Campbell Soup Co. reported full-year earnings within its guidance but noted a challenging business environment in the packaged foods industry amid changing consumer preferences.
Sales were pretty much flat on both an accounting and organic basis, falling 1% to US$7.9bn in the 12 months ended 30 July from a year earlier, the maker of Campbell’s soups said in a statement today (31 August). The decline reflected lower volumes and higher promotional spending.
The New Jersey-based firm posted a 46% increase in reported EBIT to $1.4bn, which amounted to an adjusted 2% gain to reflect a “higher adjusted gross margin and lower adjusted administrative expenses, due in part to lower incentive compensation costs, partly offset by lower sales volume”.
Adjusted diluted earnings per share rose 3% to $3.04.
Commenting on the results, president and CEO Denise Morrison, said: “The operating environment for the packaged foods industry remains challenging due to shifting demographics, changing consumer preferences for food, the adoption of new shopping behaviours and the dynamic retailer landscape. In these times, sales growth remains a challenge.”
Looking forward to fiscal 2018, Campbells expects sales to be flat at best or decline by up to 2%, and EBIT to change by plus or minus 1%, assuming the impact from currency translations is “nominal”. Adjusted EPS is seen at flat to down 2% ($3.04-$3.11).
The businesses segments essentially mirrored the overall performance. The major Americas Simple Meals and Beverages sector generated full-year revenue of $4.3bn – down 1% – and Global Biscuits and Snacks brought in $2.6bn, which represented an increase of 1%.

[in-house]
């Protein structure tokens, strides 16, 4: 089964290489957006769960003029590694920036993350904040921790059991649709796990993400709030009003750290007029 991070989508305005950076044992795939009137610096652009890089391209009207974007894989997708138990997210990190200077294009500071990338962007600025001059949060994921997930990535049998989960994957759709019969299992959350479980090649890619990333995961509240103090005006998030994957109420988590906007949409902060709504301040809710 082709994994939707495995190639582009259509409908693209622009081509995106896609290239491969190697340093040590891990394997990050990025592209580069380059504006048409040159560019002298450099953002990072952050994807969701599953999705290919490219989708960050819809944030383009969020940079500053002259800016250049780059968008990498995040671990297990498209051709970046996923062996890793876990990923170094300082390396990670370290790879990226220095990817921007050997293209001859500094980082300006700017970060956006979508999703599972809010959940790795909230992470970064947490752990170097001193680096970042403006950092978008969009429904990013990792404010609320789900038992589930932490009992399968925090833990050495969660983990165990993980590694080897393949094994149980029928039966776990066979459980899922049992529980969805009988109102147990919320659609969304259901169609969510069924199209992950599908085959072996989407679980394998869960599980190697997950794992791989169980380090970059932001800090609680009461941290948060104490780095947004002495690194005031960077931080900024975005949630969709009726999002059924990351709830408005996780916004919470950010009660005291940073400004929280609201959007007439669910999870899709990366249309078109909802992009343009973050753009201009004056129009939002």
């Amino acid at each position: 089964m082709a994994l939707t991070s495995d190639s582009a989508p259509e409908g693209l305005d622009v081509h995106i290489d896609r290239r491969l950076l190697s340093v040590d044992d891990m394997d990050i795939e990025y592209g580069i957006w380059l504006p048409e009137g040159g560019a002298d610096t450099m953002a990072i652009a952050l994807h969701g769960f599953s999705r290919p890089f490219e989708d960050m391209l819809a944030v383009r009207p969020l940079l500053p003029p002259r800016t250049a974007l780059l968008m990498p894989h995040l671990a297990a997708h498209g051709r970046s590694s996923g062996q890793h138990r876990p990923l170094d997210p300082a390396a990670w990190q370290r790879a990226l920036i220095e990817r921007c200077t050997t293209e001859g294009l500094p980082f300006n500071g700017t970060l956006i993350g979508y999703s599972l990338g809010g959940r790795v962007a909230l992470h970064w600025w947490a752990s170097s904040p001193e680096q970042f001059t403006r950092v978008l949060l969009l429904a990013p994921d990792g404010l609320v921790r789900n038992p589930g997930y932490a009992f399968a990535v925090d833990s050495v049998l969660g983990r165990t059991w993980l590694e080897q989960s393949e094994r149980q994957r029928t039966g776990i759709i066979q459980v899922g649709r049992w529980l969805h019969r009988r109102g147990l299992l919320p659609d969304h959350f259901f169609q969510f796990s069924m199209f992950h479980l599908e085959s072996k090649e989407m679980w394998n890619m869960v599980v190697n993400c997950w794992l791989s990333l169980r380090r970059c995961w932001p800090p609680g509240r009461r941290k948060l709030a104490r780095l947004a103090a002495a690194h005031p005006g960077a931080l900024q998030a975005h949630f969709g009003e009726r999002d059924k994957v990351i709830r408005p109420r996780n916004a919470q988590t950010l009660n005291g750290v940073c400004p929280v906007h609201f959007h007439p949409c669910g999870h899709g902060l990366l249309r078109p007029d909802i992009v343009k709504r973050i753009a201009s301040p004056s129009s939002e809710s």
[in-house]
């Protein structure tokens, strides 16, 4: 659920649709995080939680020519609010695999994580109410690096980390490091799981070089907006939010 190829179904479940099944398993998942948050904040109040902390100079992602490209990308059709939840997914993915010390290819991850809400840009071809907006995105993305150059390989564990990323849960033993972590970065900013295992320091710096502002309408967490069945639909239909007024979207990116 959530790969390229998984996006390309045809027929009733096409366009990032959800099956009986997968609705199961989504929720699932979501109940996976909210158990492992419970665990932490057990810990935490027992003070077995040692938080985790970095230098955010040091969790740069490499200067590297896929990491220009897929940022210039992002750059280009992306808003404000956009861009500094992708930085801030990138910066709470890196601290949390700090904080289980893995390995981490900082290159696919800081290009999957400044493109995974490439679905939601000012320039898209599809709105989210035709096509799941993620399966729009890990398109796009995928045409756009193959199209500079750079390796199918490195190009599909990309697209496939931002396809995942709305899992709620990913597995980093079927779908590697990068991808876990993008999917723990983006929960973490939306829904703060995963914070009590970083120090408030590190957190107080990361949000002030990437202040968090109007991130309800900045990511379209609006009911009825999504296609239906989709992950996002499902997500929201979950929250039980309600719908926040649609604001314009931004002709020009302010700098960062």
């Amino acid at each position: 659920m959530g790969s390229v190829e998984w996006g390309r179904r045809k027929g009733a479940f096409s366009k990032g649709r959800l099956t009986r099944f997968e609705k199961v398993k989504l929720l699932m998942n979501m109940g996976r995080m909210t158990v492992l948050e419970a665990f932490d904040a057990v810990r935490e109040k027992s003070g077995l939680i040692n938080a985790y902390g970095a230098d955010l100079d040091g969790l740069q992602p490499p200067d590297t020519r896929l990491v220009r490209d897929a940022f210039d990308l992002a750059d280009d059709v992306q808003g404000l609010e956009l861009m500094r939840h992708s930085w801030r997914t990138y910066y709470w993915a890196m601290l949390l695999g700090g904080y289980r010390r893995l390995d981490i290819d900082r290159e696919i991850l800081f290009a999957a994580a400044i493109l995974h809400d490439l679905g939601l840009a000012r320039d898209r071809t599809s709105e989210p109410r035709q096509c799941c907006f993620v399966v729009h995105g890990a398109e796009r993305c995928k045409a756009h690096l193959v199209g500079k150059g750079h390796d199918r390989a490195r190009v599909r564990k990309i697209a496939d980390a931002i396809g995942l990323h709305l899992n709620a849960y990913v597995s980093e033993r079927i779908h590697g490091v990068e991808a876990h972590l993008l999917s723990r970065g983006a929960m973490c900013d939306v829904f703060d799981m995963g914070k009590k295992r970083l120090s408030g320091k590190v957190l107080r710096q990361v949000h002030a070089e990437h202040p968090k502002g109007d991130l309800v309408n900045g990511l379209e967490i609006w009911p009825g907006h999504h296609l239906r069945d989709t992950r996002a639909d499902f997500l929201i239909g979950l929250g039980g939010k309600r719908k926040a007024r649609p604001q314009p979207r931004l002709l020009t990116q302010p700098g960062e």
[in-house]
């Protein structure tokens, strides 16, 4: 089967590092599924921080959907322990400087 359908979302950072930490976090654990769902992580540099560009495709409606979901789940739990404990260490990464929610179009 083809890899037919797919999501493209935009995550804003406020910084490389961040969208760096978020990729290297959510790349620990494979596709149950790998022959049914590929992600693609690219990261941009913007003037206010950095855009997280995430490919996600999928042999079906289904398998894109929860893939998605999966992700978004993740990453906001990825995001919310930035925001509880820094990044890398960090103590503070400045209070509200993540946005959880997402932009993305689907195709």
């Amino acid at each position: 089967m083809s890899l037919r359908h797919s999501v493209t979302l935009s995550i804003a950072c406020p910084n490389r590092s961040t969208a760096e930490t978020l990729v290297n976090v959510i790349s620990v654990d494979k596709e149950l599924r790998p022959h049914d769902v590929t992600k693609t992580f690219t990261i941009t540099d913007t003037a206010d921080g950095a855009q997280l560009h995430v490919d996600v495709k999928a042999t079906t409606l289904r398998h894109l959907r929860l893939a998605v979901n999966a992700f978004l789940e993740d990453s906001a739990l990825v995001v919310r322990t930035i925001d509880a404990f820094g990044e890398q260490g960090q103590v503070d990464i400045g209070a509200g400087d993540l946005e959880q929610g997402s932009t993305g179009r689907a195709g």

It was a different story for Campbell’s Fresh, which saw revenue drop 5% to $967m but CEO Morrison said a new leadership team has “taken steps to enhance our quality processes and address capacity constraints toward our objective of returning the division to growth”.
Morrison also said progress was made during the year, including “increasing multi-year cost savings initiative to $450m by the end of fiscal 2020”.
In July, the company paid $700m for Pacific Foods to gain access to the “faster-growing health and well-being categories” and Morrison said today the acquisition will “add a purpose-driven, real food brand with a solid track record of growth to our portfolio”.
“We expect the operating environment to remain difficult,” Morrison said. “We will continue to position Campbell for long-term growth by managing costs aggressively and re-investing a portion of those savings back in the business with a focus on our strategic imperatives of real food, digital and e-commerce, health and well-being, and snacking.”